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# There's No Shortage of Electrifying Information on Energy

January 22, 2001|ROY RIVENBURG | TIMES STAFF WRITER

California's energy hoax, er, crisis, has sparked lots of confusion. Here are answers to the most frequent questions:

Question: On "The Addams Family," how did Uncle Fester get that lightbulb to turn on when he put it in his mouth?

Answer: He had an "electric personality" that enabled him to generate electricity.

Q: How is electricity normally created?

A: Thousands of utility employees shuffle back and forth across special carpets 24 hours a day and then touch metal rods that feed into power lines. If that isn't sufficient, utilities rely on generators fueled by natural gas, nuclear power, hydroelectric power, giant hamsters on treadmills or magic. Failing that, they buy it from out of state.

Q: Are any strings attached when California imports power from Washington or Oregon?

A: No, but to foster goodwill, Gov. Gray Davis tells neighboring states that the power is used strictly for emergencies, such as running hospitals, operating traffic lights and enabling residents to watch "Temptation Island" while sitting in their hot tubs.

Q: I've read that a single 100-watt bulb produces more light than two 60-watt bulbs and uses less power. How can that be?

A: It's called "fuzzy math." But, somehow, it's true, according to Southern California Edison.

Q: In my secret basement laboratory, I'm trying to re-create the experiments of Dr. Frankenstein. But bringing a monster to life requires tons of electricity. How can I reduce power consumption?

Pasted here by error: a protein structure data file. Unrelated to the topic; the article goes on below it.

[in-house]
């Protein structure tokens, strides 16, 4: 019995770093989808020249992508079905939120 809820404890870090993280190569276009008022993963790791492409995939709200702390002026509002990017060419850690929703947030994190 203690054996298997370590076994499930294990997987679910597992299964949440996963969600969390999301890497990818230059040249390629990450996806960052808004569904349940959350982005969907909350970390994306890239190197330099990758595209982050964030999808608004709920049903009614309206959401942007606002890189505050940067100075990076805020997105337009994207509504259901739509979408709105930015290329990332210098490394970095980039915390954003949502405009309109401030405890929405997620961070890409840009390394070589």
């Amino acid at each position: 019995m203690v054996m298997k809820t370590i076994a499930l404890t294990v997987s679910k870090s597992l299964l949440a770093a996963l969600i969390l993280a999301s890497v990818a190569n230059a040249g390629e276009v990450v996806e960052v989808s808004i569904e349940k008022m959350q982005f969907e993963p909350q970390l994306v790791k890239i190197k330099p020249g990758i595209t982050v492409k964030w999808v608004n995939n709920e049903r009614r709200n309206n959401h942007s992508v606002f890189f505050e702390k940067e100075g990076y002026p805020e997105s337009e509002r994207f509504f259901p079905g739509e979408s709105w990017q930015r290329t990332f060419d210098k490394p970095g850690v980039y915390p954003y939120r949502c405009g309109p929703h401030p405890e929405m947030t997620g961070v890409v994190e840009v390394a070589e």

A: When buying electronic equipment at your local mad scientist supply store, make sure it is Energy Star-approved. Also, try to bring your monster to life during off-peak hours (after 10 p.m.).

Q: What is a watt?

A: Simply put, it's a measurement of electric power equal to the energy developed in a circuit by a one-ampere current flowing through a potential difference of one volt. Or, if you want to get technical, it's a teeny-tiny piece of electricity.

Q: What's the difference between a blackout and a brownout?

A: In blackouts, the power system shuts down completely. A brownout just dims the lights. And whiteout is a quick-drying fluid used to cover typing mistakes.

Q: What's the most energy-efficient type of refrigerator?

A: A top-bottom model guzzles less power than a side-by-side. Another option is to junk your fridge and simply drive to the store whenever you need something cold.

*

Roy Rivenburg's e-mail address is roy.rivenburg@latimes.com

* Sources: http://www.sce.com, http://www.lurchfiles.com, Webster's New World Dictionary

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